plantjournal

Friday, February 18, 2005

on the frontier of spring

February 13 would seem to be much too early to be thinking about spring, but here in the Chihuahuan Desert on the edge of the Guadalupe Mountains, spring is beginning. My friend Renee, a biologist with Carlsbad Caverns National Park, and I went for a walk in the foothills on Sunday afternoon the 13th. Our purpose was to look for Selaginella, what is known as a "fern ally," but we stopped and peered at anything of interest, especially small plants starting to bloom.

Desert anemones, Anemone tuberosa, had sent up bloom stalks with pink and white buds from the midst of their red-edged leaves. Wild onions, scattered here and there, were pushing up buds. The early-bird mustards, dainty white Drabas and bouquets of yellow Lesquerella, were already in bloom.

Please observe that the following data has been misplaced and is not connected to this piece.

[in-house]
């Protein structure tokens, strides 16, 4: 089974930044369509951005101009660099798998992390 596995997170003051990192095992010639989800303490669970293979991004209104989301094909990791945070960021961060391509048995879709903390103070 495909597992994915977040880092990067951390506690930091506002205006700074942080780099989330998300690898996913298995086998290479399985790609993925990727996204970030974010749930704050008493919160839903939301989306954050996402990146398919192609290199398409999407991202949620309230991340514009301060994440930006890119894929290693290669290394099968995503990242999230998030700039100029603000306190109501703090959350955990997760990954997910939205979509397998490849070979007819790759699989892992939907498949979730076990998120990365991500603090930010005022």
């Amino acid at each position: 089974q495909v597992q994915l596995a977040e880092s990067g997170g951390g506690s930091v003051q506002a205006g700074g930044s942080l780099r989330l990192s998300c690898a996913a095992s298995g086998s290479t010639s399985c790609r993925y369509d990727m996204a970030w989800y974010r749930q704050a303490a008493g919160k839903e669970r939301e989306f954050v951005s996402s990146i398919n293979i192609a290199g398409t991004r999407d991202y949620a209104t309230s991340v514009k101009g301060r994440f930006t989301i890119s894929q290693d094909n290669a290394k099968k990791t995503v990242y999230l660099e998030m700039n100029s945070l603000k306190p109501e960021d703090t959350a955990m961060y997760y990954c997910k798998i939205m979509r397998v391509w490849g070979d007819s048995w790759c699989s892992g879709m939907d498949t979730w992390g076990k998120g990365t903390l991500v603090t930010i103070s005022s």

I wanted to share with Renee the Selaginella, creeping and forming mats all over the place around rocks and under shrubs. We have had an unusally wet year, so it is flourishing. Selaginella is a fern-like plant that resembles moss--its common name is spikemoss--with leaves so tiny that they can be seen well only under a dissecting microscope. That's what I used to identify the species we were seeing as Selaginella peruviana. The true mosses are also thriving this year, with many clumps of emerald-green tucked under the edges of rocks.

The surface of the desert is not barren; it is covered with plants soaking up the ample rainfall and preparing for reproduction in the spring.